Bangladesh Hit by Longest Heatwave in decades

Bangladesh Hit by Longest Heatwave in decades

by Naim-Ul-Karim

DHAKA, Jun 18 (NNN-XINHUA) – Accompanied by high humidity levels, energy-starved Bangladesh has been experiencing brutal heatwaves since the country’s independence in 1971.

Officials at the Bangladesh Meteorological Department (BMD) said, heatwaves swept for 24 days in Apr and 22 days in May this year.

Also, they said, both Apr and May witnessed very low rainfall this year, compared to the average rainfall during the same period over the last 30 years.

Md Bazlur Rashid, a meteorologist at the BMD, termed this year’s weather pattern extremely unusual, saying the country has not seen such prolonged heatwaves in the last 50 years.

“Frequency of heatwaves is undoubtedly increasing,” he told Xinhua yesterrday, saying that, the temperature is also rising.

The BMD defines temperatures of 36 to 38 degrees Celsius as a mild heatwave, 38 to 39.9 degrees Celsius as a moderate heatwave, and above 41 degrees Celsius as a severe heatwave.

Bangladesh’s capital Dhaka experienced 40.6 degrees Celsius on Apr 16 this year, the highest in the capital in 58 years.

On Friday, the highest temperature was recorded in the country’s north-western Rajshahi region at 41.3 degrees Celsius.

The country is sitting on a massive river delta, but in recent years natural disasters, like floods and heatwaves, induced by extreme weather, owing to climate change, have caused faster-than-usual disasters in the country of some 165 million population.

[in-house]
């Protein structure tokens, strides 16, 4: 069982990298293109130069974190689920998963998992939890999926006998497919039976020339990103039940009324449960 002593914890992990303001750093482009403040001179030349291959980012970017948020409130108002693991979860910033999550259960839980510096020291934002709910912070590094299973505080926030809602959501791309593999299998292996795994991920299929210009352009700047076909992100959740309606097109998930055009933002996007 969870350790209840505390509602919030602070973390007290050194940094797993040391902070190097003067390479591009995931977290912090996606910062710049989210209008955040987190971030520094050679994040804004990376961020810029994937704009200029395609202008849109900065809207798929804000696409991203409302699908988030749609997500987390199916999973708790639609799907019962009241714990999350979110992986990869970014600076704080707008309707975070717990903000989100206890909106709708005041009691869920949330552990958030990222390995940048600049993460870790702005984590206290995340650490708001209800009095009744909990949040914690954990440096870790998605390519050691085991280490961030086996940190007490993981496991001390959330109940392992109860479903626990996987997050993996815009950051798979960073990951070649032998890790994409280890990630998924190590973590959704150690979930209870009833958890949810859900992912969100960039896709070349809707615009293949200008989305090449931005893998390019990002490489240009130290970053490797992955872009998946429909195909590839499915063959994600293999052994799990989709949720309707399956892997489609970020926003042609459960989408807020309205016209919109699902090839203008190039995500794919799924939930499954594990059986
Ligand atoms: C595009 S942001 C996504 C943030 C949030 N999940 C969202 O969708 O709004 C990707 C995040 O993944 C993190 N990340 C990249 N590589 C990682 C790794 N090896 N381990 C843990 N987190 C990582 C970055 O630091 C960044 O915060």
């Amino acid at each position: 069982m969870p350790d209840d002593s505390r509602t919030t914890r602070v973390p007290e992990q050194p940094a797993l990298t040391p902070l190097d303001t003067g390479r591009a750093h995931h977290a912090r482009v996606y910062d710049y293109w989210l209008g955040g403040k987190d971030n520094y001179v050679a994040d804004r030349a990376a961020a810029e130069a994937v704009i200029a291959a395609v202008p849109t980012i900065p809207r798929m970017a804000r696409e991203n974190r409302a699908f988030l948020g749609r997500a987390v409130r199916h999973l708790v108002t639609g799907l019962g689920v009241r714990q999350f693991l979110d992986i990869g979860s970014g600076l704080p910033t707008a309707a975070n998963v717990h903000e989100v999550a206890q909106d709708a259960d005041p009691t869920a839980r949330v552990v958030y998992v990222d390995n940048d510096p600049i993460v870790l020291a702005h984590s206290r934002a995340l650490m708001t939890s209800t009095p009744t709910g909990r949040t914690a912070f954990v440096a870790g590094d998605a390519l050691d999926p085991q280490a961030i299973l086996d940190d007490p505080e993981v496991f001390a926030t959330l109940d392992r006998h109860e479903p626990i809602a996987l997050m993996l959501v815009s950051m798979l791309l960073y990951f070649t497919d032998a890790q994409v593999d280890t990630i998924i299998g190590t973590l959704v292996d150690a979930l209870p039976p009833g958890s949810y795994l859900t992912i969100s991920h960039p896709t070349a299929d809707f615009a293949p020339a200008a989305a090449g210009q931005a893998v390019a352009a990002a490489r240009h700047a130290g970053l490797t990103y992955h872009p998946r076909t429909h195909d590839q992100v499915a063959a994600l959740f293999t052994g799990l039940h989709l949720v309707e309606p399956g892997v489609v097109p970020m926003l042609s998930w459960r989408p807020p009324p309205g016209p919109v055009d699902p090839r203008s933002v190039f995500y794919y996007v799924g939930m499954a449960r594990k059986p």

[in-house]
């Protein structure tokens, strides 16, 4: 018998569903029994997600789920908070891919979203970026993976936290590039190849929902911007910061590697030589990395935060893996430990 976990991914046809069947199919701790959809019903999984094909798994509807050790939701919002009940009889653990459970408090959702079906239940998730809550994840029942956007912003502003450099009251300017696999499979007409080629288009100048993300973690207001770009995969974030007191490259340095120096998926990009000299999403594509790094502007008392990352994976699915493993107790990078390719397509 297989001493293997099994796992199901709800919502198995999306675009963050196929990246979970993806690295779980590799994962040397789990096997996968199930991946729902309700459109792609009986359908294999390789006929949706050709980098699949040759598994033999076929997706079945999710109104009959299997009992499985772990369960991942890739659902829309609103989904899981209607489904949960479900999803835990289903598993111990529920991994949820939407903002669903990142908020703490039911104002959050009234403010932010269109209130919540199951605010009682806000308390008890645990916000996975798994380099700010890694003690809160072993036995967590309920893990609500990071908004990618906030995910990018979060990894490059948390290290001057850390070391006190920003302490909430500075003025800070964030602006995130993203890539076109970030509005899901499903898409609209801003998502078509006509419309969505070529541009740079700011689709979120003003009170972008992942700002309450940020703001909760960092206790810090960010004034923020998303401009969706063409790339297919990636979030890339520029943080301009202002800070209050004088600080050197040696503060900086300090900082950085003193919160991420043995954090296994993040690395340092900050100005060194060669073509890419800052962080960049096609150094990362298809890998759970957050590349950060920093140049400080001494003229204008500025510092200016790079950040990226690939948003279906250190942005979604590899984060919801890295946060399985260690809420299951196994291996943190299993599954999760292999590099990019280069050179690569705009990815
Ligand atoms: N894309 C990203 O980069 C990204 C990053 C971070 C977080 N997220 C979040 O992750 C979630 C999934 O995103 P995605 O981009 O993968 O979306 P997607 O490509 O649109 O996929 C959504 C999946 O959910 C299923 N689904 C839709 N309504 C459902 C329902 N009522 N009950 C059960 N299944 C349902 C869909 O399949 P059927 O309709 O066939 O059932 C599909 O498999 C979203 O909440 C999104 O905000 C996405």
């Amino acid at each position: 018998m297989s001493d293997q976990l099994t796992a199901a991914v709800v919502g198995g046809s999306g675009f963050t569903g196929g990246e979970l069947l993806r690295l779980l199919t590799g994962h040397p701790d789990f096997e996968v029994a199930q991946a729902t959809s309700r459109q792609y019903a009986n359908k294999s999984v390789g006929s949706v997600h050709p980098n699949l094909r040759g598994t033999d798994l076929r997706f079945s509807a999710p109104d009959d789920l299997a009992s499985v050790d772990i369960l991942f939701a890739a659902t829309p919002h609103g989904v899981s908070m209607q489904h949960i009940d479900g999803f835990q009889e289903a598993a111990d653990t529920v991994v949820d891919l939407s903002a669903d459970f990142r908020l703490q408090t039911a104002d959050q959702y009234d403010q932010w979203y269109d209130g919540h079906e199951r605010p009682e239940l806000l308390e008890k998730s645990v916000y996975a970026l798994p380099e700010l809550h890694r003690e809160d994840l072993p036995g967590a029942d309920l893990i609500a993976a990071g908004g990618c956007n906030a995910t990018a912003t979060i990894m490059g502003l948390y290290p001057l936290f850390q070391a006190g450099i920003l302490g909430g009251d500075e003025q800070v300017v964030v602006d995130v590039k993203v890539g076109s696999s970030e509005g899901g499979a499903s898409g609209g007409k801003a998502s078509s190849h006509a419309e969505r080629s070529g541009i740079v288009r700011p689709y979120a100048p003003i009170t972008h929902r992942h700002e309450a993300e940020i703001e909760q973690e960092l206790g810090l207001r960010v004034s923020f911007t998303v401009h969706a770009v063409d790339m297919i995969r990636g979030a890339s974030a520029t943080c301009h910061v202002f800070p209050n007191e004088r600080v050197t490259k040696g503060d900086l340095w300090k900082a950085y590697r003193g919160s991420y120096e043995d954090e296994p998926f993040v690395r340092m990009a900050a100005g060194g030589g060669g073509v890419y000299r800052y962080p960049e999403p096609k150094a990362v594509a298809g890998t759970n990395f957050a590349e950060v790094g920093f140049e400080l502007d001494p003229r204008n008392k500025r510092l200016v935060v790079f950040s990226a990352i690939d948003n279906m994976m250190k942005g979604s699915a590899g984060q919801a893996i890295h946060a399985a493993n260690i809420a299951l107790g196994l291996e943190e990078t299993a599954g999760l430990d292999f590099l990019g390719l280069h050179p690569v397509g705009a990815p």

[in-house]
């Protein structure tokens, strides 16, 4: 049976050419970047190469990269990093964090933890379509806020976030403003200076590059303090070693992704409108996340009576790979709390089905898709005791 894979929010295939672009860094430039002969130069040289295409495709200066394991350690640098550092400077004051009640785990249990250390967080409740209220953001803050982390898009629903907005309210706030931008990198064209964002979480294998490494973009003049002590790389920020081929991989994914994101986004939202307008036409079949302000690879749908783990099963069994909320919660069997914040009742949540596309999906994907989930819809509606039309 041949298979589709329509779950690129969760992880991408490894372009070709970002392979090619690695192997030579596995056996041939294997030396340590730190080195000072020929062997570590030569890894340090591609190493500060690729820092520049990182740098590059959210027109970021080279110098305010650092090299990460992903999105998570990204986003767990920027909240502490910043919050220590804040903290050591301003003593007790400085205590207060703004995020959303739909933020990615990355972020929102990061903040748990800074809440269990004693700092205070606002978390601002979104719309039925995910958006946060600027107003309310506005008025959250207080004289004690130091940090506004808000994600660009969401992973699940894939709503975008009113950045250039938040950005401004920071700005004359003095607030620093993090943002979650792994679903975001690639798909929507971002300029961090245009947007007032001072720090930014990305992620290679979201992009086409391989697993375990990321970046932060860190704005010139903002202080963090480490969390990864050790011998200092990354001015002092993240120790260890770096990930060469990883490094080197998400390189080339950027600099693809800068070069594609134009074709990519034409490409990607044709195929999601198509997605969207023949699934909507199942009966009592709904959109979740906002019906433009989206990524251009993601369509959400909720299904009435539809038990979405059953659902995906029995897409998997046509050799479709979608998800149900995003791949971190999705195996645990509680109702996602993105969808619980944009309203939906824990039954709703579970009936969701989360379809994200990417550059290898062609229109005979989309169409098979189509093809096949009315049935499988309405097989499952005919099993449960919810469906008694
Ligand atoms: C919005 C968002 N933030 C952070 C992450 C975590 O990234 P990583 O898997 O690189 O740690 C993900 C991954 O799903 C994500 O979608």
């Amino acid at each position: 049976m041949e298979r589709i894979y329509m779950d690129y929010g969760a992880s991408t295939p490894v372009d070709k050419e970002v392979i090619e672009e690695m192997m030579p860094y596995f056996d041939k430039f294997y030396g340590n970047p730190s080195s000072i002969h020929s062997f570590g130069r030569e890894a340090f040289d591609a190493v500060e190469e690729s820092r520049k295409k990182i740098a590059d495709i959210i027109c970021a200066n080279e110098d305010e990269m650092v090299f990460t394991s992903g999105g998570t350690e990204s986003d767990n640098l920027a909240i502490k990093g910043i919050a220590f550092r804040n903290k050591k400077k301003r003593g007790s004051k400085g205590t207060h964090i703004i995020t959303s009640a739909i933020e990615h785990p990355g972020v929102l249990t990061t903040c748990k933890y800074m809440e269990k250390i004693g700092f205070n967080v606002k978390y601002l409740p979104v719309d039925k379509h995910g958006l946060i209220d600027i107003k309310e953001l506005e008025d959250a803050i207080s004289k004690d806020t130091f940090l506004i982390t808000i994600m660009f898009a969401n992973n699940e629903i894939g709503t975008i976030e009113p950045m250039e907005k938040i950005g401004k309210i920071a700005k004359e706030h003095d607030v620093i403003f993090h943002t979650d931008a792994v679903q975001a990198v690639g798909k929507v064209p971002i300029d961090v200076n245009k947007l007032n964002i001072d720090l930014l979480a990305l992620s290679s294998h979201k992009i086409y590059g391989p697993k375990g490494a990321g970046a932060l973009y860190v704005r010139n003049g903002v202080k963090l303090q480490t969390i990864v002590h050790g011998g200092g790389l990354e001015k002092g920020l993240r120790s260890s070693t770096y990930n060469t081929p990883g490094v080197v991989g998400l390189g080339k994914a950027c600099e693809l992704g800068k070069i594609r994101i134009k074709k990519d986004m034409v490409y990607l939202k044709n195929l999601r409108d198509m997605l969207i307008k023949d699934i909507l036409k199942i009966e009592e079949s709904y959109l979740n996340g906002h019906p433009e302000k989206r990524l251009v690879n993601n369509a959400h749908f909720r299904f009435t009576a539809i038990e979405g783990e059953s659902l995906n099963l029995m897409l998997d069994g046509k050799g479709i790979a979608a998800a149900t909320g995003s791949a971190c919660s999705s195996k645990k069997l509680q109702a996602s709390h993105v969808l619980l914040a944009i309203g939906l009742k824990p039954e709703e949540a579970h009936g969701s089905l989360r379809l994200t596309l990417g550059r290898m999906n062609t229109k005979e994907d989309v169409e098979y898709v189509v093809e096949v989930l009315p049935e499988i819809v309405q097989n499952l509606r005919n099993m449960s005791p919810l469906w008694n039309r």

Md Bazlur Rashid said, heatwaves would escalate next year, due to erratic rainfall and high temperatures, posing a threat to Bangladesh, one of the worst victims of global warming.

As people reel under the country’s longest heatwaves in decades, a crippling power crisis has added to the misery of the Bangladeshis in recent months. People across the country suffer immensely as power cuts are more frequent.

In Dhaka, there were reportedly outages of at least four to five hours on average, and over eight to ten hours in rural areas.

Failing to cope with the unbearable heat and load shedding, the government, earlier this month, was forced to shut down educational institutions across the country for days.

Also, heatwaves, coupled with frequent load shedding caused a severe blow to businesses.

The ongoing heatwave substantially increased the demand for electricity. The country is currently facing a load shedding of around 2,500 MW.

A Power Ministry official said, at least 53 of the country’s 153 power plants have been shut in recent months for maintenance, or due to a fuel shortage, amid the dollar crisis.

Prime Minister, Sheikh Hasina, has recently urged the people to be frugal in using electricity and all other things.– NNN-XINHUA

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